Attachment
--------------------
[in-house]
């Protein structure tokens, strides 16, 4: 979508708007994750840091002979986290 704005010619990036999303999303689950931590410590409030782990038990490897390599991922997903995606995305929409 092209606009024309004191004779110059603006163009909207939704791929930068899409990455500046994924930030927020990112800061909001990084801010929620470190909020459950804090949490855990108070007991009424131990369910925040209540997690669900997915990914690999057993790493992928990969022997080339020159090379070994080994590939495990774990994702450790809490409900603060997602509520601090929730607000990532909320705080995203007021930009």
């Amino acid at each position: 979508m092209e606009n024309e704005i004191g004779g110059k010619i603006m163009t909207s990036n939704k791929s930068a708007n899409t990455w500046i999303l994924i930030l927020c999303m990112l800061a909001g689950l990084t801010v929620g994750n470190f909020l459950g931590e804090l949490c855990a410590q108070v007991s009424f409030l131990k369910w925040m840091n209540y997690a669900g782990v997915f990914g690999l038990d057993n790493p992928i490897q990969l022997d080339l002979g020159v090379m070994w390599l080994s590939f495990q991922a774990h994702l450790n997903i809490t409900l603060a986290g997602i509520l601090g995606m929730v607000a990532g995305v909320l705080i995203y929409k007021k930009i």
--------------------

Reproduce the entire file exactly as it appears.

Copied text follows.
[in-house]
């Protein structure tokens, strides 16, 4: 979508708007994750840091002979986290 704005010619990036999303999303689950931590410590409030782990038990490897390599991922997903995606995305929409 092209606009024309004191004779110059603006163009909207939704791929930068899409990455500046994924930030927020990112800061909001990084801010929620470190909020459950804090949490855990108070007991009424131990369910925040209540997690669900997915990914690999057993790493992928990969022997080339020159090379070994080994590939495990774990994702450790809490409900603060997602509520601090929730607000990532909320705080995203007021930009």
């Amino acid at each position: 979508m092209e606009n024309e704005i004191g004779g110059k010619i603006m163009t909207s990036n939704k791929s930068a708007n899409t990455w500046i999303l994924i930030l927020c999303m990112l800061a909001g689950l990084t801010v929620g994750n470190f909020l459950g931590e804090l949490c855990a410590q108070v007991s009424f409030l131990k369910w925040m840091n209540y997690a669900g782990v997915f990914g690999l038990d057993n790493p992928i490897q990969l022997d080339l002979g020159v090379m070994w390599l080994s590939f495990q991922a774990h994702l450790n997903i809490t409900l603060a986290g997602i509520l601090g995606m929730v607000a990532g995305v909320l705080i995203y929409k007021k930009i």